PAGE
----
WaterWays is offering septic inspection and repair assistance for Signal Mountain homeowners within the Bee Branch Area!
Terms and Conditions: Repair Grants Terms and Conditions.docx
For more information and to confirm eligibility, please email email@example.com.
While WaterWays has worked with the Town of Signal Mountain on projects for many years, in 2020 we were awarded a grant to reduce nonpoint source pollution in the Middle Creek and Shoal Creek watersheds. What does that mean? Since those streams are on the state’s dirty streams list (303 d list) because of pollution from E coli, sediment, and acidic mine drainage, our goal is to reduce those pollutants. To begin our work, it was important to get a full picture of the scope of the problems before implementing treatments.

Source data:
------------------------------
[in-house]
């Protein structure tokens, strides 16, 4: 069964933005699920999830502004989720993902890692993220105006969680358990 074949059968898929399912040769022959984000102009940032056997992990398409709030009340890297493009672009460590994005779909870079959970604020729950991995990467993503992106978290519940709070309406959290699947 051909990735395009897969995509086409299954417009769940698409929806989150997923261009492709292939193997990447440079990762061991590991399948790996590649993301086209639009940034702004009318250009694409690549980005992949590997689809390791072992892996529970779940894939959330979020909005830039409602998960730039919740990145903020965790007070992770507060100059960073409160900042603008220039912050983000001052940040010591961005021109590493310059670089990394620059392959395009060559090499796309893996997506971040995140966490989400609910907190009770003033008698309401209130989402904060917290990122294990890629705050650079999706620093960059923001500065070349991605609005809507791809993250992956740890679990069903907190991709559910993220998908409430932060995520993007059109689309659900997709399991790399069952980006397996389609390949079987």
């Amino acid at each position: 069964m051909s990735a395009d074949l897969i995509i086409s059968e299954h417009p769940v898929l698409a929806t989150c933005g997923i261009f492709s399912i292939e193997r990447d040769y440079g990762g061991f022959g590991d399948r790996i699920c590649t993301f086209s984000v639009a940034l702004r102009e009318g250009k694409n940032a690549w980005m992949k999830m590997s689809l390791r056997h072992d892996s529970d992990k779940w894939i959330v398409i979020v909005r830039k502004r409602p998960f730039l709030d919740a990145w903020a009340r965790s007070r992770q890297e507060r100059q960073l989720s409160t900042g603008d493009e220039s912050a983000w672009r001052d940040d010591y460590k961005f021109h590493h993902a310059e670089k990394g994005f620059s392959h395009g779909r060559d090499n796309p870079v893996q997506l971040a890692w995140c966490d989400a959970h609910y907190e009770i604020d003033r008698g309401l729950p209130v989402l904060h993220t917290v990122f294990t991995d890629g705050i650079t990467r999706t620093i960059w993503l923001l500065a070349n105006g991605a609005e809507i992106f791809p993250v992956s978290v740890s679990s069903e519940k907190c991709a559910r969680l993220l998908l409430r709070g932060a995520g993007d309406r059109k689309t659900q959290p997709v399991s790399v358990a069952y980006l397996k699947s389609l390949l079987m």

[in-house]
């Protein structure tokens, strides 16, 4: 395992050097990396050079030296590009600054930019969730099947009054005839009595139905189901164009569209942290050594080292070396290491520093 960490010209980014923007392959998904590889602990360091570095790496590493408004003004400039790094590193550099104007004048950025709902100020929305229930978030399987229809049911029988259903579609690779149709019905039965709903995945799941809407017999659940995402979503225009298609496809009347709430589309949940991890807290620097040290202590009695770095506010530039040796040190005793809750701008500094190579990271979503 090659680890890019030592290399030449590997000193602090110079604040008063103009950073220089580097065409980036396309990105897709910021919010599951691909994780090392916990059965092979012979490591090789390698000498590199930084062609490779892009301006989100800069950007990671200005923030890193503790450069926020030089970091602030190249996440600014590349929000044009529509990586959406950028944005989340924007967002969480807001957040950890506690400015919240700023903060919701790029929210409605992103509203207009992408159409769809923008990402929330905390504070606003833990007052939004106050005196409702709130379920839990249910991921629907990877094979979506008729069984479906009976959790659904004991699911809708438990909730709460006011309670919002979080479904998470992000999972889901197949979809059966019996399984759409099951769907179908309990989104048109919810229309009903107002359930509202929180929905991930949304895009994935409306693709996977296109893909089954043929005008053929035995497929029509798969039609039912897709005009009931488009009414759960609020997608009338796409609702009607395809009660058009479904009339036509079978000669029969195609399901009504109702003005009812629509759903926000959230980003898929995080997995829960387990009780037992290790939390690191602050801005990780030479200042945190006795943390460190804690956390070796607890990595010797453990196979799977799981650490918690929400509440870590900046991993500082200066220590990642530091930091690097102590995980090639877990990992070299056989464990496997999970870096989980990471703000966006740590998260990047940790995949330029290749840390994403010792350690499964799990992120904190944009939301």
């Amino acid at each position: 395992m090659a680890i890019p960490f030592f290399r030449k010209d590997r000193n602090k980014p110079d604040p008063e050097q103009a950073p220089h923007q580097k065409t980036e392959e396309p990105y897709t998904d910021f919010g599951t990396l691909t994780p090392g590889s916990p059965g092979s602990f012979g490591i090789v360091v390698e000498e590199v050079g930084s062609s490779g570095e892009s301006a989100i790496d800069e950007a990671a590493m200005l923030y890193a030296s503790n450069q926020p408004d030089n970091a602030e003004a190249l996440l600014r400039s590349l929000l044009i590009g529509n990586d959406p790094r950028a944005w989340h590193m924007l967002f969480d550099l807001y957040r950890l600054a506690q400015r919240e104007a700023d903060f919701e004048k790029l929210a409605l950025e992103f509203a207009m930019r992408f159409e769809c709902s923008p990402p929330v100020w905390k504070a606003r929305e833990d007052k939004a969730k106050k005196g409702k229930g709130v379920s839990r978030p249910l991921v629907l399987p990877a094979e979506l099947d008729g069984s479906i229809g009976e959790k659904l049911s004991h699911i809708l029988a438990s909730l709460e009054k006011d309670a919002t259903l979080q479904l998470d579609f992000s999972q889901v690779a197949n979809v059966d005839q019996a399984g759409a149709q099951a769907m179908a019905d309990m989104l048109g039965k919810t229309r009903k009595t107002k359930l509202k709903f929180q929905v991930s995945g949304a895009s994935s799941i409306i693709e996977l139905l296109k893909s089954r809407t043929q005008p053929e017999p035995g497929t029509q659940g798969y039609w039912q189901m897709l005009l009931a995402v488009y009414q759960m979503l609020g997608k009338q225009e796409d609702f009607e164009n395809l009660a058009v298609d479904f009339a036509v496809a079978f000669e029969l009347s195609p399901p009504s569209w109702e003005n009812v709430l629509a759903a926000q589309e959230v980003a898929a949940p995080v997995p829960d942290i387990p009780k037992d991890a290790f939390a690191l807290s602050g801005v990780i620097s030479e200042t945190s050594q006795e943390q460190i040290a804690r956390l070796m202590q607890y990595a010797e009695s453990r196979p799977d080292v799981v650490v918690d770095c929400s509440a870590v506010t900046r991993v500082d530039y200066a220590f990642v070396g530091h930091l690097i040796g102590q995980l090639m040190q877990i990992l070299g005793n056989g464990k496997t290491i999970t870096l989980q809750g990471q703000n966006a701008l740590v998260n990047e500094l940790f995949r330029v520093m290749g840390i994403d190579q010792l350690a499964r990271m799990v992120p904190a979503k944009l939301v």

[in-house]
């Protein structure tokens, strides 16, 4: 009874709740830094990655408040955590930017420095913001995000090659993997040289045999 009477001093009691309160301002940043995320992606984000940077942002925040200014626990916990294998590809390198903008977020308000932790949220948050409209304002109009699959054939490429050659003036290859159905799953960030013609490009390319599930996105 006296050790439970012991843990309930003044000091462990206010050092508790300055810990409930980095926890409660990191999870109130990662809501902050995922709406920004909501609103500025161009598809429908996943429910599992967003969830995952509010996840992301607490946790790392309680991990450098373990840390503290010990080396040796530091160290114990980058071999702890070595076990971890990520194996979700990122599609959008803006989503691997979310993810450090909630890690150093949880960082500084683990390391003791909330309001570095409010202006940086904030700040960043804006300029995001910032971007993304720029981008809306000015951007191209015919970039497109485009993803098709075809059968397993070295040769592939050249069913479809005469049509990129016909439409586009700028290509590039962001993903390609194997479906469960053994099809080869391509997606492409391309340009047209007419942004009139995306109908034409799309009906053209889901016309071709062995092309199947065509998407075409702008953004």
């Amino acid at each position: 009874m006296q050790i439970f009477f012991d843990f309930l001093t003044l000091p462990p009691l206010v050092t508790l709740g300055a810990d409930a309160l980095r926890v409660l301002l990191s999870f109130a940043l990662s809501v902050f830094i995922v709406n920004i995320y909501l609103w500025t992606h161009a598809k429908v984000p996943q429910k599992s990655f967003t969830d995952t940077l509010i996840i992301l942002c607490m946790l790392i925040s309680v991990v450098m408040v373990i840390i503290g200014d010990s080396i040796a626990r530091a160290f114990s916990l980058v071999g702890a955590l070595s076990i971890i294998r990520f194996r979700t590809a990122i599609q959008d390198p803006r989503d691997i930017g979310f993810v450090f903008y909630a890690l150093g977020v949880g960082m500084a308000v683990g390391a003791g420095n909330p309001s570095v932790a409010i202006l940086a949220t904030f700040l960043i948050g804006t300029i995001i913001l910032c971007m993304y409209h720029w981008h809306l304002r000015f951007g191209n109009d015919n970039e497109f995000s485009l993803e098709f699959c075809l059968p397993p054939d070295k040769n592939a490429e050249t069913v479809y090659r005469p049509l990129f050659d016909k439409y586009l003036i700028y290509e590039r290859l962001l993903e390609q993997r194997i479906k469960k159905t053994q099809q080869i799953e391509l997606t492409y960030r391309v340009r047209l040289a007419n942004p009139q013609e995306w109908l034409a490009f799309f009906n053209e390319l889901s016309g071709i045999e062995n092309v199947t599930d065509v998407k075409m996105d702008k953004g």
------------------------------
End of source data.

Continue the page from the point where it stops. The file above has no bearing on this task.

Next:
We have consistently tested the water quality and evaluated mine sites since the project’s beginning. Recently, UTC grad student Michelle Sidwell joined the team. Michelle is doing more frequent analyses, including testing heavy metal levels from the old mine seeps found around Fruedenberg Creek. We have also started planting trees with members of the community to reduce erosion and improve the mine areas that were recently reclaimed by TDEC. In addition, many homes in the watersheds have been certified as RainSmart for reducing runoff from their yards. We have preliminary designs for the treatment of runoff from two abandoned mines which will be installed after approval by the landowners and permits received. Furthermore, septic system remediation in the Bee Branch watershed will soon be starting!
Why are the mines on Signal a Problem?
The mines pose a threat to the Middle Creek watershed, since water that flows through them emerges with a lower pH and a much higher chance to release toxic metals like lead, copper, zinc, and aluminum. The change in pH can also impact the growth of native plants and animals, in turn changing the makeup of the entire ecosystem.